The significance from a human rights standpoint is that the design matters. If crafted with care, digital nudges can be content-agnostic and promote freedom of thought. Should these measures be geared towards prompting the rational decision-making processes of users, allowing people to think freely and consciously take into consideration other sources of information before choosing what to read and share online, then the human right to freedom of thought would be respected. And this is crucial in a world where the spread of information via online platforms is a doubled-edged sword. Enabling individual participation in collective action is offset by democratic decay. Satisfying the need for connection comes with fostering attention-seeking. Producing more knowledge brings both accuracy and inaccuracy.

Online platforms carrying, hosting, and transmitting information showcase the best and worst of what humans have to offer. Due to this mix, content moderation is necessary. It also presents a variety of trade-offsthat are tricky to navigate. Freedom of expression versus safety and security are one of many. While certain thoughts belong solely in the mind (if anywhere), others when expressed are a boon to individual self-fulfilment and community nourishment, including because they contribute to freedom of thought by providing different perspectives to consider.

In grappling with related issues, including those concerning when online content poses risks to safety and security, whether that of a person, group, or society, moderation efforts attempting to mitigate these risks need not overstep in their relationship with human rights. In working with current business models underpinning social media platforms, incentives exist to implement initiatives that can both reduce the spread of misinformation and protect freedom of thought. Arguments can certainly be advanced for changing these business models, the execution of which assumes that lobbying efforts of the owning companies can be overcome. Yet better digital design offers promise in safeguarding human rights without having to undertake such endeavours that may be met with heavy resistance if anticipated to compromise corporate bottom lines.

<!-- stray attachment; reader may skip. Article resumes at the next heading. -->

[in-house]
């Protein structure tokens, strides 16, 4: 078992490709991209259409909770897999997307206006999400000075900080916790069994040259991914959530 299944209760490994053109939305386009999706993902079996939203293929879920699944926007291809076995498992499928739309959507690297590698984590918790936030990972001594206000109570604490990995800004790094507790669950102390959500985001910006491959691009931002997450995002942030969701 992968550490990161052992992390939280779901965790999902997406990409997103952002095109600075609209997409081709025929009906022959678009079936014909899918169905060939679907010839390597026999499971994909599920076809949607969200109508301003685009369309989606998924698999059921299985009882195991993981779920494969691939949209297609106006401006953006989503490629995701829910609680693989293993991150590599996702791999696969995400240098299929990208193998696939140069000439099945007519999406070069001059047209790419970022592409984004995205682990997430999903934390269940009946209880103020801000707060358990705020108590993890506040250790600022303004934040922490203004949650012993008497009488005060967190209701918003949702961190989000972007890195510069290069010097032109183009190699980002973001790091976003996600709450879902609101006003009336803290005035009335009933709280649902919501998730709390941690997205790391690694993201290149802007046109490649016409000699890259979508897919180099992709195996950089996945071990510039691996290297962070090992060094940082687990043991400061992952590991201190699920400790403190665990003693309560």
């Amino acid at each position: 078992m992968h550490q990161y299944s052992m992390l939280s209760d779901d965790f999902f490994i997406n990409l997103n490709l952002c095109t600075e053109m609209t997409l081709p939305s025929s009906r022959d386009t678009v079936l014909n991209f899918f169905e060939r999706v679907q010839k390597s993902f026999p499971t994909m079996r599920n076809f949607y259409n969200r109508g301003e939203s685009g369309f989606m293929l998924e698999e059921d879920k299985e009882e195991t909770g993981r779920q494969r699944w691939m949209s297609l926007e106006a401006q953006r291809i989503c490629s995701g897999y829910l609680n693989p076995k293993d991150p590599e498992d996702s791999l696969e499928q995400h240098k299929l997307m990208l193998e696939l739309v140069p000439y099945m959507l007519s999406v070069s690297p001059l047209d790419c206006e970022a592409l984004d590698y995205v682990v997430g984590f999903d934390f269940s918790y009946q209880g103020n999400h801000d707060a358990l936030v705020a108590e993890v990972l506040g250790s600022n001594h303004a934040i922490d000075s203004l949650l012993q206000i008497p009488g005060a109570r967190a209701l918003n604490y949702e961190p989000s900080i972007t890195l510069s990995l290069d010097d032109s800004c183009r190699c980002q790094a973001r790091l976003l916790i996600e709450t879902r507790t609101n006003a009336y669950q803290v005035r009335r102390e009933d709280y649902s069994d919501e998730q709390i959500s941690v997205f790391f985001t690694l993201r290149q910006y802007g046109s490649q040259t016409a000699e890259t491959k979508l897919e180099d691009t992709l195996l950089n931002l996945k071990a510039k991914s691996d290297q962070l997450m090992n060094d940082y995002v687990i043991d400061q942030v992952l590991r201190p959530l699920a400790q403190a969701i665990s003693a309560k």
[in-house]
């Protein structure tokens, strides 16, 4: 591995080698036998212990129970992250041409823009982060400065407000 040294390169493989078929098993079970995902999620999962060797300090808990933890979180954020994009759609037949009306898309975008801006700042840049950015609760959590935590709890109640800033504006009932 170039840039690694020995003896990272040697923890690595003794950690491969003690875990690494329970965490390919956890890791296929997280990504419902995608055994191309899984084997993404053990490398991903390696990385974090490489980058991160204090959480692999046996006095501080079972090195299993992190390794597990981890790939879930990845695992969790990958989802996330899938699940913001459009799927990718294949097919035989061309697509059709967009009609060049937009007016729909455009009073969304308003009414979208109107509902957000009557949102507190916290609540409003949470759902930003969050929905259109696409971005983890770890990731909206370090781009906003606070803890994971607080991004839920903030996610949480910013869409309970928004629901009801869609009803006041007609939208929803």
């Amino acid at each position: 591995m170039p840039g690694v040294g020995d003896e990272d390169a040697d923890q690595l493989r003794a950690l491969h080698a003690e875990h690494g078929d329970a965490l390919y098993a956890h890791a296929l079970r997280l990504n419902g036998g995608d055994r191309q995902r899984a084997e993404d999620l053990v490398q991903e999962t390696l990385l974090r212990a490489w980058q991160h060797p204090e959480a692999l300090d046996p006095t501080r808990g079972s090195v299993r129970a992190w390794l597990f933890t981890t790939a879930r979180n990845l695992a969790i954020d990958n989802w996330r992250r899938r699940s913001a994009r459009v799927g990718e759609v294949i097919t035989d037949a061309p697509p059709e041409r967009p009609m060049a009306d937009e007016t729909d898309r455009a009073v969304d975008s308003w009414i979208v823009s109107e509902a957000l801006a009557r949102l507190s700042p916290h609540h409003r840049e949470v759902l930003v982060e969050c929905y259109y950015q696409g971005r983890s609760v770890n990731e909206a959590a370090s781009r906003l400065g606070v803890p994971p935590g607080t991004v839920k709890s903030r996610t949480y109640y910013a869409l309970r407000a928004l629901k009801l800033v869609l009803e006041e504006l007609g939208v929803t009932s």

The above reasoning is not to imply that states should refrain from stepping up their game in the oversight and regulation of social media platforms, including by exercising due diligence to guard against related chilling effects on freedom of expression, information, and thought. A balance can be found between public regulatory mechanisms and private self-regulatory efforts striving for harmony with individual rights and community interests. Further focus needs to fall on the procedural aspects of online content moderation, which legally mandated reporting from platforms would help inform, particularly with respect to the technological architecture that determines what information receives whose attention and why.

What is also noteworthy when reflecting on online information circulation and management are the questions surrounding business models in addition to those underpinning social media platforms, which also concern knowledge production and dissemination. Much quality information online lies behind a paywall. There is a bifurcation of knowledge in this respect that depends on personal finances and access to resources. As is there an element of elitism at play, where actors benefiting from informational asymmetry criticise other actors for contributing to it without apparently realising how they too contribute to its occurrence. If accurate information is going to be in a better position to compete with misinformation in online marketplaces of attention, then ideas with veracity cannot remain inaccessible for the large majority of people. 

Richard Mackenzie-Gray Scott is Postdoctoral Fellow at the Bonavero Institute of Human Rights and St Antony’s College, University of Oxford.